Sexual assault: the importance of bystander intervention on a college campus

“We say consent is sexy, but now we say consent is sexy and necessary,” said Anthony DiNicola in an interview.

Anthony DiNicola brought Catharsis Production’s program “The Hook Up” to Western Carolina’s campus to discuss the thing students feel more and more comfortable discussing: hooking up, sexual assault, and rape.

Anthony DiNicola showing students “The Hook Up” and educating them on college sexual assault. Photo by Gavin Stewart.

DiNicola connected with the students in the audience and fed off their feedback for a few goals:  to recognize that sexual assault also happens to men,  and to identify ways to prevent sexual assault.  The students were anxious is talking about the topics because of how timely the conversation was.

Most students having gone through WCU’s enrollment have learned about things like alcohol and hooking up through programs like AlcoholEduHaven, and if they are associated with Greek life, GreekLifeEdu.  These programs touched on many subjects – bystander intervention not being highlighted.  DiNicola alternatively defined bystander intervention as “outstanding intervention.”

According to Stop Sexual Violence: A Sexual Violence Bystander Intervention Kit, bystander intervention is the act of feeling empowered and equipped with the knowledge and skills to effectively assist in the prevention of sexual violence.  So what resources do students have to learn more about safety and bystander intervention?

As of March 1, WCU campus police have led 61 programs ranging from rape to crime and active shooter education according to Sgt. Jacob Deal. Usually the police do these programs in classrooms, residence halls, athletics, and Greek life all upon request by the organizations. One of campus police’s most popular programs is Crime Prevention and Services which educates faculty and students on different ways to report crimes to the police and lists important campus phone numbers. Campus police also has a program called Sexual Assault Risk Prevention that goes more in depth about risk reduction, primary prevention, and bystander intervention.

“We can pretty much do a program for anybody,” said Sgt. Jacob Deal. “Even for a group of students that have questions about something.”  He was eager to give information about the programs so that students know they are options for them.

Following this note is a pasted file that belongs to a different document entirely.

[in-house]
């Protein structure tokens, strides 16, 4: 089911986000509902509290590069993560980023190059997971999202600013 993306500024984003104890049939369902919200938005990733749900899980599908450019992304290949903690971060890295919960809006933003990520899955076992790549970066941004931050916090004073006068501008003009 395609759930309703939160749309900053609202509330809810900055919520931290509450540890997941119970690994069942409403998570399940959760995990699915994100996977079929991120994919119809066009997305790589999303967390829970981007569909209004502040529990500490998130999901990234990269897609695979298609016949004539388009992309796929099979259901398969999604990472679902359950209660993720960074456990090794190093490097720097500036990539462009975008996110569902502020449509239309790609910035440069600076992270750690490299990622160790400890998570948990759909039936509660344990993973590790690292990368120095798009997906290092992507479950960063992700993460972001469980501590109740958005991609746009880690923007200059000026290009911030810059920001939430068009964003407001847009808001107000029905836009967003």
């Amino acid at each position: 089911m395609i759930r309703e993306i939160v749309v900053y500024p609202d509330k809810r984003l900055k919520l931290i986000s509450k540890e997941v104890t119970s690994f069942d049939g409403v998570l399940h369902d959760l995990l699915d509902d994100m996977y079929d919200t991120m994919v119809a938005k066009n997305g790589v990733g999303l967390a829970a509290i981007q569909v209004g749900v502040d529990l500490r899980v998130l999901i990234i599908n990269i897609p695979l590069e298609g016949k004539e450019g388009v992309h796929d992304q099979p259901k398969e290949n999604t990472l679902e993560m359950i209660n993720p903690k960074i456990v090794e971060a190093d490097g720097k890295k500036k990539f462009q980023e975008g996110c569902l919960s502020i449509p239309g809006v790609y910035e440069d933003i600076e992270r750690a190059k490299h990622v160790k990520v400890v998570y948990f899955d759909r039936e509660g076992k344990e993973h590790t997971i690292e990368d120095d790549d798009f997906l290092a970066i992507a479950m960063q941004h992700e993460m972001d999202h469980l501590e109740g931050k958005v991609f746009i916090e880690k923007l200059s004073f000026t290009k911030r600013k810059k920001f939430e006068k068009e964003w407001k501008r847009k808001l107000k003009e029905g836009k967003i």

Sex offenses according to the 2016 Fire & Safety Report.

According to the 2016 WCU Fire and Safety Report, six rapes happened on campus and in residence halls in 2015, which is more than 2013 and 2014. The 2016 statistic has not been published yet, and WCU Campus Police could not release it.  A low percentage of victims report sexual assault according to Anthony DiNicola.  The rise in number could simply mean people are feeling more empowered to report it.

In most college cases, stranger rape is not common and rape usually occurs at a college party. “If we can educate an entire organization, everyone in that fraternity or sorority or whatever it may be can watch for these situations together instead of just having one person on the lookout,” said DiNicola.

Coleman Leopard, president of the WCU chapter of Delta Sigma Phi fraternity, says his organizations takes necessary measures to educate their members on sexual assault. “This year we had a national representative [from Delta Sigma Phi]  come in and speak about the importance of bystander intervention and how exactly to go about stepping in and preventing a bad situation the right way,” said Leopard. Delta Sigma Phi also hosts a forum on sexual assault annually, and they attended a group event covering many topics and intervention with several fraternities hosted by Walter Turner from the Department of Student Community Ethics.

Samantha Harris, vice president of risk management of Alpha Chi Omega, says the sisters of her sorority are advocates for healthy relationships and domestic violence awareness.

“Each sister has been educated on how to build a healthy relationship and what a healthy relationship is, signs of domestic violence, and readily available resources to aid anyone going through a violent or abusive relationship and what steps to take when one hears about or witnesses an act of sexual assault,” said Harris.  Alpha Chi Omega also utilizes several programs like “Let’s Talk Love,” a program about dating violence and healthy relationships,  and “Not Anymore,” an online program about sexual assault and relationship violence.

To find out more about these programs, visit WCU Campus Police online and see programming. To find out more about “The Hook Up”, visit Catharsis Productions online on Facebook and Twitter.